Repeat Compliance Program Deficiencies Result in SEC Enforcement Actions for Investment Advisers

November 05, 2013

On October 23, 2013, the U.S. Securities and Exchange Commission (“SEC”) issued a press release (Release No. 2013-226) indicating that it sanctioned three investment adviser firms “for repeatedly ignoring problems with their compliance programs.” The SEC’s enforcement actions are the result of the investment adviser firms each failing to effectively act upon previous warnings and correct compliance deficiencies that had been previously identified.  In the press release Andrew Bowden, director of the SEC’s National Examination Program, stated that, “After SEC examiners identified significant deficiencies, these firms did little or nothing to address them by the next examination. Firms must fix deficiencies identified by our examiners.”

Under Rule 206(4)-7 of the Investment Advisers Act of 1940 (“Investment Advisers Act”), SEC registered investment advisers must adopt and implement written policies and procedures that are reasonably designed to prevent securities law violations; designate a chief compliance officer responsible for administering the policies and procedures; and review the policies and procedures at least annually for the adequacy and effectiveness of their implementation. Many state securities regulations also require state registered investment advisers to adopt and implement written supervisory policies and procedures. An investment adviser’s compliance program must be developed and implemented to prevent securities law violations that could harm investors.  In a November 2011 release announcing enforcement actions against three investment adviser firms for violations related to their compliance policies and procedures, Robert Khuzami, former Director of the SEC’s Division of Enforcement, stated, “Not all compliance failures result in fraud, but many frauds take root in compliance deficiencies.” Investment advisers must ensure that they maintain adequate compliance programs to prevent the violations and must test the effectiveness of these compliance programs on an ongoing basis to ensure that they are properly implementing the written policies and procedures that the investment adviser has in place.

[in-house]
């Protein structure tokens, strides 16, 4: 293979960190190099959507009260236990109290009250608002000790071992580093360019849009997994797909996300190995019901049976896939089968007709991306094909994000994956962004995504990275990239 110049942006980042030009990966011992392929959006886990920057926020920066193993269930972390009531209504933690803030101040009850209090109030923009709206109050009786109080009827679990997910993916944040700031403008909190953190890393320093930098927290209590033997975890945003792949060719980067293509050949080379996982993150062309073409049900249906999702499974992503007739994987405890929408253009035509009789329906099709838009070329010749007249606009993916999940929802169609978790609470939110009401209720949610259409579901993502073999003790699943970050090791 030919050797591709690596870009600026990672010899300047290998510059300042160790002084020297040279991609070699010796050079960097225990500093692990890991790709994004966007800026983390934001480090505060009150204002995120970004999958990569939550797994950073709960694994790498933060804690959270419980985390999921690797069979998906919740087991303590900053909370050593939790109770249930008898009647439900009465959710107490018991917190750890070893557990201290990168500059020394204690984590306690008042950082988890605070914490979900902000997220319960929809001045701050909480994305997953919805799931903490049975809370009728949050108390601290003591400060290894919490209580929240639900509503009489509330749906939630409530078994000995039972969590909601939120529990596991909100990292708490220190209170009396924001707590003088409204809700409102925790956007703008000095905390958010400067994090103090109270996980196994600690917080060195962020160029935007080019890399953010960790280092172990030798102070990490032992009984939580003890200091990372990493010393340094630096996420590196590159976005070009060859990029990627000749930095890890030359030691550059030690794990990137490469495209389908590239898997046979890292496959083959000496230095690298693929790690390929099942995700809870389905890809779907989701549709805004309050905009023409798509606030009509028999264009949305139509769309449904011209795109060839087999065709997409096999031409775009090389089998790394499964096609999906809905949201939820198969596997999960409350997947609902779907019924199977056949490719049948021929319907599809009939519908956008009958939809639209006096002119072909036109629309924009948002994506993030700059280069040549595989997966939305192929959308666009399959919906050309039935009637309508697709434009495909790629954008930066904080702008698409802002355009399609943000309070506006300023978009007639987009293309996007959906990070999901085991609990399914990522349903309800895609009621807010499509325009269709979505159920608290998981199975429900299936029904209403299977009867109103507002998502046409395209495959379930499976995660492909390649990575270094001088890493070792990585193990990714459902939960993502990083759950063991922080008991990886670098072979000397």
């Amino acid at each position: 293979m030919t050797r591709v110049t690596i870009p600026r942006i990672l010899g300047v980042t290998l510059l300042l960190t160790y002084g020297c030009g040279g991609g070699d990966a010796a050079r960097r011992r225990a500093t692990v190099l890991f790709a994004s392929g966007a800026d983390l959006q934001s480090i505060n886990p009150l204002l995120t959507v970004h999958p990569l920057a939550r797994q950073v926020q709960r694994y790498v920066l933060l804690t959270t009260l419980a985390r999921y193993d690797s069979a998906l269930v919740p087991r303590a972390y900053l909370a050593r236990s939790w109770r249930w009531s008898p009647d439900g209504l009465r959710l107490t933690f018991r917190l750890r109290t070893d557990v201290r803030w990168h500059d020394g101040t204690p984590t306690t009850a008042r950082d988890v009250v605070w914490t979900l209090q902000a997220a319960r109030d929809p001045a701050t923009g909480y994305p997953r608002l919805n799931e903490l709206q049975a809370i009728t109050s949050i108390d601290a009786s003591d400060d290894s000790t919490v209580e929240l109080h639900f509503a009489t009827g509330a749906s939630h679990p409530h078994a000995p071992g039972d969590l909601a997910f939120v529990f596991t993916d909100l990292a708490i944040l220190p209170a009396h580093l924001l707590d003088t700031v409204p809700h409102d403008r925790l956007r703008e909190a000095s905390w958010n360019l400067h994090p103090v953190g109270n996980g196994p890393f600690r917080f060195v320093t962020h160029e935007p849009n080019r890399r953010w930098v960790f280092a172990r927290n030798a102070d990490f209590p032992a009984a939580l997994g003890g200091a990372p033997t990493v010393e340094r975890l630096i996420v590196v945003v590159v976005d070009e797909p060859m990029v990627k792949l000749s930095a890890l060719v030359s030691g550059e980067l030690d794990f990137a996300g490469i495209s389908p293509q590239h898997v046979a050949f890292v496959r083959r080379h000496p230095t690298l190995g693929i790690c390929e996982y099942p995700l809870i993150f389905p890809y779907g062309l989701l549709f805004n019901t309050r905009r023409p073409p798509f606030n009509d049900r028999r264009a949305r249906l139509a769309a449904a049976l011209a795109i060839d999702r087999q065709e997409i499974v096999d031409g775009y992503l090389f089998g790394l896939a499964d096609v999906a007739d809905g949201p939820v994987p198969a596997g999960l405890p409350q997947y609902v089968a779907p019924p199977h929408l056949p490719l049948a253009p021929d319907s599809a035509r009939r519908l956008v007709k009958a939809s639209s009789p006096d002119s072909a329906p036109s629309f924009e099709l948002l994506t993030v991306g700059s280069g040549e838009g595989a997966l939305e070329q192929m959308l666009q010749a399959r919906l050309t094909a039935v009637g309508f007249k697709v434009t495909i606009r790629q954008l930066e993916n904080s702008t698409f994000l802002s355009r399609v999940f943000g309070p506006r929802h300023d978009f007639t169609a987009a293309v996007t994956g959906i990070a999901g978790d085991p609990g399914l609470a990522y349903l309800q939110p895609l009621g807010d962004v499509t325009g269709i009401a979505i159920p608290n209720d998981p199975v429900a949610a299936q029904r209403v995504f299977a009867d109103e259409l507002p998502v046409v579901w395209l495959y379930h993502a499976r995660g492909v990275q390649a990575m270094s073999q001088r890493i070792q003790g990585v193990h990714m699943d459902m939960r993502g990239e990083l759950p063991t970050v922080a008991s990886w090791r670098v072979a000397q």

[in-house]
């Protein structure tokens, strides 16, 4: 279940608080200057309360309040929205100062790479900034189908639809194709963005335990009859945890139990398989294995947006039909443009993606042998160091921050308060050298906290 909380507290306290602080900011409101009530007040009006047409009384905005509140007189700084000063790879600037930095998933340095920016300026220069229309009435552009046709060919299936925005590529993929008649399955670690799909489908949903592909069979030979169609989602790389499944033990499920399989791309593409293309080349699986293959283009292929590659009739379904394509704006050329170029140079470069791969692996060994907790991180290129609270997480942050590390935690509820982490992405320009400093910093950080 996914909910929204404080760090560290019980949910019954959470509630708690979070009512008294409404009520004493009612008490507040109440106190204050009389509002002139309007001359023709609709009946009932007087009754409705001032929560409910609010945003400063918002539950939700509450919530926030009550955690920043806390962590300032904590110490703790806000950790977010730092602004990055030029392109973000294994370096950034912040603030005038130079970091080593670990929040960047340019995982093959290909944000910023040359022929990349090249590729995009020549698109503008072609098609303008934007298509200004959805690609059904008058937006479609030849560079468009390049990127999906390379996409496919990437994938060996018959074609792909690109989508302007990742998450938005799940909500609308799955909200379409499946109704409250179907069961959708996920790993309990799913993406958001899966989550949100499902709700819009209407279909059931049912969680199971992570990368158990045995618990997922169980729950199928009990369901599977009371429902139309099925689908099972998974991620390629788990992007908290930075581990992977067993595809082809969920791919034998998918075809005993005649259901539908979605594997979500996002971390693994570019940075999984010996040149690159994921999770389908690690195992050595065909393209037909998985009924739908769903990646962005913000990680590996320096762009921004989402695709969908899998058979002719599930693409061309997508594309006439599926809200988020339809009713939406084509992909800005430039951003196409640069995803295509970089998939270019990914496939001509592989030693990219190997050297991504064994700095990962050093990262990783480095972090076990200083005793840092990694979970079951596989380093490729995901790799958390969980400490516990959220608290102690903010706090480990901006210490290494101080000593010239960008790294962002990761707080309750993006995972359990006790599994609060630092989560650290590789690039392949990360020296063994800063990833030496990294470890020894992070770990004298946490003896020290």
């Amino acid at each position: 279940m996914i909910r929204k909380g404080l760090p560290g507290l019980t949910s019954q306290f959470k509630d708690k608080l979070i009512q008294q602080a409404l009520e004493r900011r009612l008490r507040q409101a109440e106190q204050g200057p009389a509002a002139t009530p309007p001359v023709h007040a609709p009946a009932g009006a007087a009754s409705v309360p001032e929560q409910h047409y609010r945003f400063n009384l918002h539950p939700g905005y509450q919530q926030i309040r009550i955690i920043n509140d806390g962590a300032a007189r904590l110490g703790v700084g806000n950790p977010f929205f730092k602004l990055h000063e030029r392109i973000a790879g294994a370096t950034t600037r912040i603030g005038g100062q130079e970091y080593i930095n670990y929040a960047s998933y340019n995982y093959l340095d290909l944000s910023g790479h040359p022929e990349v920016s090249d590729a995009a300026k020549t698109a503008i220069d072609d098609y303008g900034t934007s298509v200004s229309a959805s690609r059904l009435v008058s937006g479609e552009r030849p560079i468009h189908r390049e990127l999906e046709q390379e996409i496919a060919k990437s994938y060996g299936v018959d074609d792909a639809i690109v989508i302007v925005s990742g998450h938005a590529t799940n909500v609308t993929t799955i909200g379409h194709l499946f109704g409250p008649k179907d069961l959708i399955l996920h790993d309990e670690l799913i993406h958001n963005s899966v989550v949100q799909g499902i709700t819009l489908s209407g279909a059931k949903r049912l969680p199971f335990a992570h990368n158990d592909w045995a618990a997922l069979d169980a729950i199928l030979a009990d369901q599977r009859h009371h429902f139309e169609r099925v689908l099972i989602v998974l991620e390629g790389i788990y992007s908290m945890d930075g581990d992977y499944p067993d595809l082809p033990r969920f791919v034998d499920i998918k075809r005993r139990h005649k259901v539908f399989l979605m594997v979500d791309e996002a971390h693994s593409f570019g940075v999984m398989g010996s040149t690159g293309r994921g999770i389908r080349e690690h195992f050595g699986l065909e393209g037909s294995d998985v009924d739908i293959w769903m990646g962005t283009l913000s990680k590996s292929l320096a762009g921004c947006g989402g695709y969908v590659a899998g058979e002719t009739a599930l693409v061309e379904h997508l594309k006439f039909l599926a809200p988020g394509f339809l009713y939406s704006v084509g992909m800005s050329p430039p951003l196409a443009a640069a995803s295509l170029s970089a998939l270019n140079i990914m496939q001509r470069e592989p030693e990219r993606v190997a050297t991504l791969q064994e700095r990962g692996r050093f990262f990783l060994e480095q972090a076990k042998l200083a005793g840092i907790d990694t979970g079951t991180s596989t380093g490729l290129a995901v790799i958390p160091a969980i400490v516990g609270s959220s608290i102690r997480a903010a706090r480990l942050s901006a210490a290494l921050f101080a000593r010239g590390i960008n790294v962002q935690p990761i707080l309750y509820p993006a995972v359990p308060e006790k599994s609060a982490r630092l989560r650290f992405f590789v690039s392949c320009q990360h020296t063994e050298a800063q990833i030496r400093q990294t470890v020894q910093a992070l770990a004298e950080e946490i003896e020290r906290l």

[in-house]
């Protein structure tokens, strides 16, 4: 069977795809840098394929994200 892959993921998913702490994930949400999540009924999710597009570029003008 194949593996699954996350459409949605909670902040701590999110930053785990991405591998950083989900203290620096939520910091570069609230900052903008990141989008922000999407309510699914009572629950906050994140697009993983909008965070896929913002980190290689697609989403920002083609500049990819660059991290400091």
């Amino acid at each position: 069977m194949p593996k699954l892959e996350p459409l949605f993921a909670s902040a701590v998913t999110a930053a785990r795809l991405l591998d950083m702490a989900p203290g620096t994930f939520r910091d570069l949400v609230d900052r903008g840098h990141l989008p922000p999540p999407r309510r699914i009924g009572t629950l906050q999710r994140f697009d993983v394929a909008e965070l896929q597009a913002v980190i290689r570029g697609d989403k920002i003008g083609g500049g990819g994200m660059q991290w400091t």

Failure to conduct an annual compliance review was among the various deficiencies in all three of the recent enforcement actions. Under Rule 206(4)-7, SEC registered investment advisers are required to conduct reviews at least annually but, regardless of whether it is a requirement or not, it is in every investment adviser’s best interest to conduct periodic reviews. These periodic reviews should be viewed as opportunities for an investment adviser to identify areas in the investment adviser’s policies and procedures where improvements or updates are needed before they result in regulatory deficiencies or violations.  In order to avoid repeat offenses, an investment adviser’s review process should incorporate evaluations and testing of areas where deficiencies were previously identified by the investment adviser or a securities regulator.

On Thursday, November 14, 2013, at 12:00 CST, RIA Compliance Consultants is hosting a webinar “Conducting an Annual Compliance Review,” to further discuss the annual review requirement under Rule 206(4)-7.  During this webinar, our consultants will discuss who should be involved in the annual compliance review process and the purpose of conducting the review. We will also provide practical tips for conducting an annual review and documenting findings. For more information or to register for this event, please click here.

RIA Compliance Consultants can assist investment advisers with conducting their annual compliance reviews through our RIA Express – Compliance Review tool or through a consultant led compliance review.  For more information regarding these services, contact your consultant if you are an existing client or click here to schedule a time to speak with one of our senior compliance consultants.

Posted by Bryan Hill
Labels: Annual Review, Common Deficiencies, Compliance Training